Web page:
The true danger to democracy is cynicism, not anger

Cynicism is more dangerous to democracy than outrage. Cynicism pretends to a kind of sophisticated, insider knowledge of institutional corruption. It says: I can see, even if you can’t, how the whole ball of wax — politics, economics, religion — is rigged in favor of capitalist economic elites, or liberal social elites, or both. “We have a crooked system,” Trump has said, “we have a rigged system.” Since no one wants to appear the fool, cynicism is infectious. Many Americans feel exploited but believe that politicians who offer idealistic answers are frauds.

This perspective dramatically reduces the aspirations of politics — setting the ethical bar lower than we would for almost any other profession. Democrats know their candidate is not trusted, but at least she is a fighter who understands the vast conspiracy set against her. Republicans know their candidate is a world-class cynic, but at least he can get down in the dirt with the Clintons, lie for lie, threat for threat.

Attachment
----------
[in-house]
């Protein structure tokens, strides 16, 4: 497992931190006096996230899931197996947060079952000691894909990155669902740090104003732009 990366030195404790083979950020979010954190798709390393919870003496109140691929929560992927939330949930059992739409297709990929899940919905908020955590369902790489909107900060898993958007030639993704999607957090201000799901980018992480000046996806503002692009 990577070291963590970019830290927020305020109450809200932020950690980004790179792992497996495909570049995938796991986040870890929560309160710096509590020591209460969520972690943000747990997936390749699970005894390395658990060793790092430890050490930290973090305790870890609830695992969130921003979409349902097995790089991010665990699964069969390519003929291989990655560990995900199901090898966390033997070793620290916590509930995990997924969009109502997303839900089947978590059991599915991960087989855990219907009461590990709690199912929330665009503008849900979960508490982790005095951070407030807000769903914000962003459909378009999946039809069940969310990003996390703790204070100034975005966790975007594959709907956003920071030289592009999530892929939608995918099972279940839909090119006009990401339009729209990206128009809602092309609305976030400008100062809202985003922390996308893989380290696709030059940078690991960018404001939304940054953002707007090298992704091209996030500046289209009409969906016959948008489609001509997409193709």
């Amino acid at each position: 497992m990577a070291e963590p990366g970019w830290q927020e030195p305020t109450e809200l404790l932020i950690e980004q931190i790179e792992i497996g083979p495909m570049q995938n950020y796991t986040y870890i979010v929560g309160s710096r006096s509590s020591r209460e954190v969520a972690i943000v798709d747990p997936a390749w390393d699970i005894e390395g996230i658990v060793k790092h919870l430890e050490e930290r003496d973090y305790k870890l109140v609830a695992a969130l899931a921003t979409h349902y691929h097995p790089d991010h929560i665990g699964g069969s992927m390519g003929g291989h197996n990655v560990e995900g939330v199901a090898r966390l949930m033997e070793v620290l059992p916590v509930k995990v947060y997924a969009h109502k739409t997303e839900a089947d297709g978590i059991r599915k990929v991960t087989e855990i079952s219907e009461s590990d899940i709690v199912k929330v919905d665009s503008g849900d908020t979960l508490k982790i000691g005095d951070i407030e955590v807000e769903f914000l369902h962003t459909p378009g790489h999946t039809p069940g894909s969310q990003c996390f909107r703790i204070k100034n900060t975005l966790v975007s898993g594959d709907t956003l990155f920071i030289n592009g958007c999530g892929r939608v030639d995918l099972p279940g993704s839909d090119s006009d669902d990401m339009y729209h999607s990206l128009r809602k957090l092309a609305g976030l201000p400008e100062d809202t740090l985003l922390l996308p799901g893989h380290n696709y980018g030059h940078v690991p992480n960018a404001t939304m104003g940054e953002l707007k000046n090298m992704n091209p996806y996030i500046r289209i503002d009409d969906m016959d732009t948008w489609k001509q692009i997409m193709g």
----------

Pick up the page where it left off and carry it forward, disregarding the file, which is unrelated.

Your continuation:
But there are other effects as the toxic cloud of cynicism settles over American politics. No matter who wins, the other side will view the victor as illegitimate — an unindicted criminal or a loopy bigot. The winner will find that a cynical public coheres like dry sand. It will be accordingly difficult to rally the whole country around hard or dangerous national goals. And a great country will continue to be crippled by its politics.

The worst hell of despair is believing that hope itself is a racket.